Russia is competing under another new name at the Tokyo Olympics, the latest fallout from the Games’ longest-running doping saga.
You won’t see the Russian flag above any podiums but the national colors are on the uniforms.
Doping cases old and new still cast a shadow over the team. Two swimmers from the Tokyo team have been suspended for cases dating back years and two rowers tested positive last month.
This time it’s not Russia, or even the Olympic Athletes from Russia. It’s the Russian Olympic Committee.
Officially the athletes will represent not their country, but the ROC, and Russia’s name, flag and anthem are banned. Critics point out that it will be hard to spot the difference when Russian teams are wearing full national colors.
The new rules — an evolution of the “OAR” restrictions used at the 2018 Winter Olympics — are a confusing patchwork of dos and don’ts.
Russian red, white and blue on uniforms are fine — the blocks of color on the official tracksuits form one big flag — but not the word “Russia,” the flag itself or other national symbols. The artistic swimming team said it’s been blocked from wearing costumes with a drawing of a bear.
Official Olympic paperwork and TV graphics will attribute Russian results to “ROC” but won’t spell out the Russian Olympic Committee’s name in full. Gold medalists will get music by Russian composer Tchaikovsky instead of the country’s national anthem.
NEARLY AT FULL STRENGTH
Despite the name change, Russia will have a nearly full team at the Olympics after sending depleted squads to the 2016 Rio de Janeiro Olympics and the 2018 Pyeongchang Winter Games.
This time, only track and field and weightlifting will impose limits on Russian squad size. They are the two sports with the largest numbers of doping cases — from Russia and elsewhere — in recent Olympics. Russian officials have selected a 10-person track team that includes three world champions.
Russia is sending more than 330 athletes to Tokyo, with the exact number still unclear because of uncertainty surrounding the rowing team. That’s about 50 more than in 2016, when the doping-related restrictions hit harder across multiple sports, but still the second-lowest number since the Soviet Union broke up in 1991. The team ranges from 16-year-old gymnast Viktoria Listunova to 56-year-old dressage rider Inessa Merkulova.
The ROC team is targeted to finish third in the medal count and gold medals are expected in Russia’s usual strongest sports like gymnastics, artistic swimming, wrestling, fencing and judo.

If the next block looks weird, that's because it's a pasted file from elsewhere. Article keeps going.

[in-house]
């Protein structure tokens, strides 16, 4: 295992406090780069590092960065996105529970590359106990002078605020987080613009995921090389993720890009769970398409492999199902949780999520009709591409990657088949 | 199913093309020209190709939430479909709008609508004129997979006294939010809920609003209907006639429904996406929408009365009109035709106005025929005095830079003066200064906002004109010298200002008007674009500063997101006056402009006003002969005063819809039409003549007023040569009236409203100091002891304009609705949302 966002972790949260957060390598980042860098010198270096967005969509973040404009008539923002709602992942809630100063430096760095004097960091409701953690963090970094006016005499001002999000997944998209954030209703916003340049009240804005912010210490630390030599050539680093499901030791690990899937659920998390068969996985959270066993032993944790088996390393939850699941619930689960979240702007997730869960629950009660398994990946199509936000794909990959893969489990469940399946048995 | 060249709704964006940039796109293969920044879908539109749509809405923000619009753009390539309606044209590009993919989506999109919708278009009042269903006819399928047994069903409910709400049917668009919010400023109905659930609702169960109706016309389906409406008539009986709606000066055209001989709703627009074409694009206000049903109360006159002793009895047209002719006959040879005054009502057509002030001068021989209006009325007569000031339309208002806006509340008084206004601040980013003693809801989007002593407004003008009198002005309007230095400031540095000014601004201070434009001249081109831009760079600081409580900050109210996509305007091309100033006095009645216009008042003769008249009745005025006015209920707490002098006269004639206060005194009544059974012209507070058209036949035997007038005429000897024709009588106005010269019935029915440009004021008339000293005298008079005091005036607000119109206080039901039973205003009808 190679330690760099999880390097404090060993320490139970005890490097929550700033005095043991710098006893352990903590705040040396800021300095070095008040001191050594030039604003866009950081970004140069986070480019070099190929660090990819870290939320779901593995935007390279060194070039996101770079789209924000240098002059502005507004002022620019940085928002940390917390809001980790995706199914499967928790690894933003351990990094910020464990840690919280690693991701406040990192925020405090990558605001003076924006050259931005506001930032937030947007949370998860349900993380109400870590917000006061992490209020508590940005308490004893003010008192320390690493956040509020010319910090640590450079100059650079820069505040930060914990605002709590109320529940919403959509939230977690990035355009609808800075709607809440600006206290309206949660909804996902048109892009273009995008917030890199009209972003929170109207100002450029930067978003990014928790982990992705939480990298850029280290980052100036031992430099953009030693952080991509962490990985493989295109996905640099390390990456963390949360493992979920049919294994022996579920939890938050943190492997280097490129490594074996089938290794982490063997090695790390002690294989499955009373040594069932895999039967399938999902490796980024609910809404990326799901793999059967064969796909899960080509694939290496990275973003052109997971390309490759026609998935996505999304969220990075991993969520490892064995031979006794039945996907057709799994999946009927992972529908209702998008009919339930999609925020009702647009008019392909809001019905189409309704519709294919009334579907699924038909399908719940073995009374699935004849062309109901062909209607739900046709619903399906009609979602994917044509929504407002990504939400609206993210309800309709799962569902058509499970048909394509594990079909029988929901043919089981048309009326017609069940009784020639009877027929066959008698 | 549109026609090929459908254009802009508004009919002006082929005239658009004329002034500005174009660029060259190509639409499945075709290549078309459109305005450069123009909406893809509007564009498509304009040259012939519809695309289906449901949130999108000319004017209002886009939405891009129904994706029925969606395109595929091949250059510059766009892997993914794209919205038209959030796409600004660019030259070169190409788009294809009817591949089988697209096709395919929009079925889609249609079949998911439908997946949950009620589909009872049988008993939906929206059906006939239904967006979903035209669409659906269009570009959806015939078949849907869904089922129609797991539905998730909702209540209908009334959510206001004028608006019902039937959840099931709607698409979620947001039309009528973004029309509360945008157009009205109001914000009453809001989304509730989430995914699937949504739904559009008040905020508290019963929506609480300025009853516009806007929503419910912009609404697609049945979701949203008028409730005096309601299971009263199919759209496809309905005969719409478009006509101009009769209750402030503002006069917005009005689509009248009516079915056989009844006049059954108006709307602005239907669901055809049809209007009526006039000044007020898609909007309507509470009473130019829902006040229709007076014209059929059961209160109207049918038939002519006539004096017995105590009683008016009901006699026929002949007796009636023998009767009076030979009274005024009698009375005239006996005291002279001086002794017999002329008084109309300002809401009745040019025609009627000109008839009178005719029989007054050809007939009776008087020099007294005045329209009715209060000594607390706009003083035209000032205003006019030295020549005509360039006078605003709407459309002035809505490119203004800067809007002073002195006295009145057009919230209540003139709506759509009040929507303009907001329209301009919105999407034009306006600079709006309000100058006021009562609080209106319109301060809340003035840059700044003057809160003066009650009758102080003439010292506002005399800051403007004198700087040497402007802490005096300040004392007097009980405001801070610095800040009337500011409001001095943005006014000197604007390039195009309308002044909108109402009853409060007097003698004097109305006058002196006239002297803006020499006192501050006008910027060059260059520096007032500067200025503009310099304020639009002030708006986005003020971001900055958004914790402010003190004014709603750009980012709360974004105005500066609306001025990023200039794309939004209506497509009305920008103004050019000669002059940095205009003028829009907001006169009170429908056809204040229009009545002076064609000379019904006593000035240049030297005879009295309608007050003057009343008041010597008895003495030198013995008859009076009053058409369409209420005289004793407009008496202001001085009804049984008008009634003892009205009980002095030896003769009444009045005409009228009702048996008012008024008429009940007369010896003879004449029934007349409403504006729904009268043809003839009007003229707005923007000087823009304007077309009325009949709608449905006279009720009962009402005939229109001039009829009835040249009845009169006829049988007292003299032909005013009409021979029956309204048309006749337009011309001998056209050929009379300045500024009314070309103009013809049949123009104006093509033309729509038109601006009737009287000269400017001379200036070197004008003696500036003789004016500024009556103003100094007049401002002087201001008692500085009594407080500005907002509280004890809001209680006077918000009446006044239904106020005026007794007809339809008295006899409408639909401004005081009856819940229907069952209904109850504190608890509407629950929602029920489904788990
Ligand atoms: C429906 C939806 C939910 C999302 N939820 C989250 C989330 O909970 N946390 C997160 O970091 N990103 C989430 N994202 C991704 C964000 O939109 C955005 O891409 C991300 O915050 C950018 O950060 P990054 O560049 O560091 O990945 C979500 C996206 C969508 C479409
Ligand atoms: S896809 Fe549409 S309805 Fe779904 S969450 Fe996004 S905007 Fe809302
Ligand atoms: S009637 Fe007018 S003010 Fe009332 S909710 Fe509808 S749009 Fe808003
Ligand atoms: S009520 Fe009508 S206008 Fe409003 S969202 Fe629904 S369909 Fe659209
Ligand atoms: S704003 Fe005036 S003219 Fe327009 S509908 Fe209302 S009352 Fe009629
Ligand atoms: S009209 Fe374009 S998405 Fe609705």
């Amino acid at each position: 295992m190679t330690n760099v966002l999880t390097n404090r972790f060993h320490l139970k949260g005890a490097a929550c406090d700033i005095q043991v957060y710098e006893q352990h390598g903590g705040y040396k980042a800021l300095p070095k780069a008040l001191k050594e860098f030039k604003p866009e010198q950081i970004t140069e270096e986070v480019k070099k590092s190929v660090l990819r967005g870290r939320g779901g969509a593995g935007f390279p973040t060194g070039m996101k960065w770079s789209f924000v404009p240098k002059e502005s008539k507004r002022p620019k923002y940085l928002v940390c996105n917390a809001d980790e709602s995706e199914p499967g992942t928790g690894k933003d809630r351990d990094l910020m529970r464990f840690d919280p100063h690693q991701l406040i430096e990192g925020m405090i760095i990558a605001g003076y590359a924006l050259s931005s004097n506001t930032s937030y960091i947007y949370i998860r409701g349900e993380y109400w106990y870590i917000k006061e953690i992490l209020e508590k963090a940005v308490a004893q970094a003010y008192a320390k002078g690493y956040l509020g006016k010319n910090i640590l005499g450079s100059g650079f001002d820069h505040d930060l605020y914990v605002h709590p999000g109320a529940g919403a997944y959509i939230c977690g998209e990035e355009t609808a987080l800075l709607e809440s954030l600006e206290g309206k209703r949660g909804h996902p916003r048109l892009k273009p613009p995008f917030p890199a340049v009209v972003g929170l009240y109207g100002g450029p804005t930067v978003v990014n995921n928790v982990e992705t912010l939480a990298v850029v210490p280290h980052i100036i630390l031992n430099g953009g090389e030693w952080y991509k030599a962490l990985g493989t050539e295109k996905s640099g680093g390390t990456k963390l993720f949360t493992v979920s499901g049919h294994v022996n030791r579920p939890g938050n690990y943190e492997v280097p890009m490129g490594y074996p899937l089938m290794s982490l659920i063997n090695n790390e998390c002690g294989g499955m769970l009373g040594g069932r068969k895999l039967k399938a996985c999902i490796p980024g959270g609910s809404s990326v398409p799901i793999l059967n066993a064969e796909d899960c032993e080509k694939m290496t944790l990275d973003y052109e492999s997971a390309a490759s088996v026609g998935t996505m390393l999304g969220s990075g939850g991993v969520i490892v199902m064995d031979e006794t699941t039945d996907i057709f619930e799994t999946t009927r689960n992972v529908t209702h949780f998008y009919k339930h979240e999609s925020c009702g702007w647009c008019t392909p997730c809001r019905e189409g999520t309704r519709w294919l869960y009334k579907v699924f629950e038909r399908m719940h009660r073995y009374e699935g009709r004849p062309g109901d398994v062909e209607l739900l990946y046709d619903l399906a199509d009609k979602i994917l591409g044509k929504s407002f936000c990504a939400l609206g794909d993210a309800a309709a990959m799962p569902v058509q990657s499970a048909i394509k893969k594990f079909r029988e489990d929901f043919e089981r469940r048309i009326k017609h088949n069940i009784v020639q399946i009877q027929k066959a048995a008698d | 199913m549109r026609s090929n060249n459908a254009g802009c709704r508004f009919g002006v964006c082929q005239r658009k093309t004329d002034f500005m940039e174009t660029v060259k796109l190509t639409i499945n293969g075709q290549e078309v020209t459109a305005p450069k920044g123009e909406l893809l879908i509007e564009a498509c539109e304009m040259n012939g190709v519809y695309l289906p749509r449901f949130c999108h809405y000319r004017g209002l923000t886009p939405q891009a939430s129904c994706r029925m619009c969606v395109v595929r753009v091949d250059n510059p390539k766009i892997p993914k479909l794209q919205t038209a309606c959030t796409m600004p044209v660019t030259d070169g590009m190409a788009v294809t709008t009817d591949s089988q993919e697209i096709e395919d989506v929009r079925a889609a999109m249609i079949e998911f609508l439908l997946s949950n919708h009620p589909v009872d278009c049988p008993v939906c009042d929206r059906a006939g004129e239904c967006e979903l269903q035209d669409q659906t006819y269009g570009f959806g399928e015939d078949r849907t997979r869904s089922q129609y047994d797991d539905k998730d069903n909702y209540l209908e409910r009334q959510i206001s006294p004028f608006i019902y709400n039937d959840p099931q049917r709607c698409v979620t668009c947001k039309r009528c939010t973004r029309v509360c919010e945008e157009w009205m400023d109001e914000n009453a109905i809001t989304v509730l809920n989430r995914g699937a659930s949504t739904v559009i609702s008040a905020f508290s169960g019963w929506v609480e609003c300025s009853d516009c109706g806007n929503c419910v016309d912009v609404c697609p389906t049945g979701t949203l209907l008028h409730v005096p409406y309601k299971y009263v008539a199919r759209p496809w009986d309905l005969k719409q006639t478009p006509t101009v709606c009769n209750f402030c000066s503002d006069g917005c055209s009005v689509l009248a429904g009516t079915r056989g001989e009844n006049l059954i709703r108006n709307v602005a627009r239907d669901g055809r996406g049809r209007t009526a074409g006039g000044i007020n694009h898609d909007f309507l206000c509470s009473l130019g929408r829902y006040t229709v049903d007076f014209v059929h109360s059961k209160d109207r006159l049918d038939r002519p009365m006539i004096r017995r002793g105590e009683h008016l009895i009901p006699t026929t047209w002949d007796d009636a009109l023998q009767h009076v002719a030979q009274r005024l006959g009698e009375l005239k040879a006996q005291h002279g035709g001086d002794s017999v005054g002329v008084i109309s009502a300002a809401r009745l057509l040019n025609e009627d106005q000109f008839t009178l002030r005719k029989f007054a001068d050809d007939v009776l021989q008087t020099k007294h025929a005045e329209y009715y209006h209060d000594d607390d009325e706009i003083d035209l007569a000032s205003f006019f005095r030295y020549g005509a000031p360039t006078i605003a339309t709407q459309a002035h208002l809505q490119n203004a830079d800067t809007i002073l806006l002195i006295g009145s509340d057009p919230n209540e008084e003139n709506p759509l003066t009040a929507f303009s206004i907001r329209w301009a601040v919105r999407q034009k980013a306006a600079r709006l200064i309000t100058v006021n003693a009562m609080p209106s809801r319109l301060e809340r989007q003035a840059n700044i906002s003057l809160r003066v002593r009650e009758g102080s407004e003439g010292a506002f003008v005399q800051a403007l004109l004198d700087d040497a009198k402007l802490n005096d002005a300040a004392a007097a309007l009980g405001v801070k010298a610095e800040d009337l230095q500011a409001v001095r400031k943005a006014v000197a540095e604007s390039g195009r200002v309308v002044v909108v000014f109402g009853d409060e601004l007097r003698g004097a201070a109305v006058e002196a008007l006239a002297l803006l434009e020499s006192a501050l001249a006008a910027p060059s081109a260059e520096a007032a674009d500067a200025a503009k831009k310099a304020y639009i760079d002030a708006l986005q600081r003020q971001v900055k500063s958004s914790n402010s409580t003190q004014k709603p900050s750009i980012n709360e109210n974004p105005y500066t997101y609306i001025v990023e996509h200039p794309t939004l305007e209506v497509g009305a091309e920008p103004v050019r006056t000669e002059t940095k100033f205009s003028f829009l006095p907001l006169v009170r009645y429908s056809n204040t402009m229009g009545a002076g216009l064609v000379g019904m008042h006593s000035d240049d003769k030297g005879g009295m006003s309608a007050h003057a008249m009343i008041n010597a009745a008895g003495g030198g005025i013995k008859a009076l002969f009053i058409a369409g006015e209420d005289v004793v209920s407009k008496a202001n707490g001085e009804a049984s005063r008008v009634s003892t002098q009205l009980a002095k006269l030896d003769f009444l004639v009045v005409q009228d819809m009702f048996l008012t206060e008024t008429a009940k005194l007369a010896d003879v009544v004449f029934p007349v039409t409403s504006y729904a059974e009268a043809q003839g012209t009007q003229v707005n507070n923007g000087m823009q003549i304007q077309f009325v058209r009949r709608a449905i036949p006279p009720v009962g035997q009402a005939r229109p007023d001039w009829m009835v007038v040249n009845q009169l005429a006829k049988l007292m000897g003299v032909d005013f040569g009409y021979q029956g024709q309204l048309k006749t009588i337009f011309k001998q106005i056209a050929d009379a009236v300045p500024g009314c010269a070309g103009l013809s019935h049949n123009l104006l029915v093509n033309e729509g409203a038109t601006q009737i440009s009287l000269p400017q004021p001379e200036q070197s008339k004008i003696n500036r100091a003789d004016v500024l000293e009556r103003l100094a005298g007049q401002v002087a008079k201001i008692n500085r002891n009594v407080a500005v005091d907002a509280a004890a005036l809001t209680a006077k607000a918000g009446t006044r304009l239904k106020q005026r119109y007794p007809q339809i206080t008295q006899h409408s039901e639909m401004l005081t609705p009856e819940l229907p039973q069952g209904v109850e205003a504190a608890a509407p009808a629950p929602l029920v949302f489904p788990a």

Only Russian athletes in track and field have had to undergo special vetting of their drug-testing histories or possible involvement in past cover-ups. World Athletics has its own sanctions against Russia, including an “authorized neutral athlete” certification program. Only athletes with that status were eligible for Tokyo.
Weightlifting has its own system of doping sanctions, restricting team sizes based on past misdeeds. Russia can enter one male and one female lifter for Tokyo, but avoids the outright bans from Olympic weightlifting imposed on the most persistent offenders like Thailand and Romania.
The latest rules on Russia’s name and image were set last year by the Court of Arbitration for Sport in a ruling that satisfied almost nobody.
As so often with Russia, the sanctions aren’t as much about doping as about the cover-up.
Just when Russia was patching up relations with the World Anti-Doping Agency in 2019 by allowing it access to the Moscow anti-doping lab’s files, WADA investigators spotted strange anomalies in the data. Evidence had been deleted and spurious information added, including fake messages designed to tarnish the name of WADA’s star witness, former lab director Grigory Rodchenkov.
WADA said the edits were made while the lab was sealed off by a Russian law enforcement body. Russia denied wrongdoing.
The CAS ruling was hailed as a partial victory in Russia, which had its initial four-year sanction cut to two. It was criticized by some anti-doping figures who wanted neutral-color uniforms at the Olympics and stricter vetting to ensure doping suspects couldn’t compete.
Russia is heading back to court ahead of the Tokyo Olympics, but on a smaller scale than its big legal battles from 2016 and 2018.
Swimming governing body FINA said Wednesday it had provisionally suspended swimmers Alexander Kudashev and Veronika Andrusenko because of evidence from WADA’s investigation of the Moscow lab data. Russian officials are now heading back to CAS to try to get the suspensions lifted so the two can compete in Tokyo.
A week before, Russia cut two rowers from its Tokyo squad after revealing they both tested positive for the banned substance meldonium in June. That prompted Russia to withdraw from the men’s quadruple sculls competition when it became clear a substitute boat was not competitive.